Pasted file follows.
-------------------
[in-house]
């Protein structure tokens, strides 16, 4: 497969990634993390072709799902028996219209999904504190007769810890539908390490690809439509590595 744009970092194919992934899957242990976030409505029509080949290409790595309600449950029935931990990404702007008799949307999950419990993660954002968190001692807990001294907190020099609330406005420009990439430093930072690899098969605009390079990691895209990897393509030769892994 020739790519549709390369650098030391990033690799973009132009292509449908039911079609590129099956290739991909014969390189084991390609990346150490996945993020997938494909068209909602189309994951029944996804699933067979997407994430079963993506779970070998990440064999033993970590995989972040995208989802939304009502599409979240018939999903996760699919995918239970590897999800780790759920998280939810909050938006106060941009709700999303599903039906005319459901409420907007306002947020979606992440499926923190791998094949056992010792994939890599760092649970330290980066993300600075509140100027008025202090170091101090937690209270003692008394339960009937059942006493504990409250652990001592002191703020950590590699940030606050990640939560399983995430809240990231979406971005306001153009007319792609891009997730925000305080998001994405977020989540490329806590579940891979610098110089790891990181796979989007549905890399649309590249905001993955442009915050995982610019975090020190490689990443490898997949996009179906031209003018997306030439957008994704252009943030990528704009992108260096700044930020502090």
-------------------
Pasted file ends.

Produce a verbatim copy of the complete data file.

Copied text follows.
[in-house]
């Protein structure tokens, strides 16, 4: 497969990634993390072709799902028996219209999904504190007769810890539908390490690809439509590595 744009970092194919992934899957242990976030409505029509080949290409790595309600449950029935931990990404702007008799949307999950419990993660954002968190001692807990001294907190020099609330406005420009990439430093930072690899098969605009390079990691895209990897393509030769892994 020739790519549709390369650098030391990033690799973009132009292509449908039911079609590129099956290739991909014969390189084991390609990346150490996945993020997938494909068209909602189309994951029944996804699933067979997407994430079963993506779970070998990440064999033993970590995989972040995208989802939304009502599409979240018939999903996760699919995918239970590897999800780790759920998280939810909050938006106060941009709700999303599903039906005319459901409420907007306002947020979606992440499926923190791998094949056992010792994939890599760092649970330290980066993300600075509140100027008025202090170091101090937690209270003692008394339960009937059942006493504990409250652990001592002191703020950590590699940030606050990640939560399983995430809240990231979406971005306001153009007319792609891009997730925000305080998001994405977020989540490329806590579940891979610098110089790891990181796979989007549905890399649309590249905001993955442009915050995982610019975090020190490689990443490898997949996009179906031209003018997306030439957008994704252009943030990528704009992108260096700044930020502090």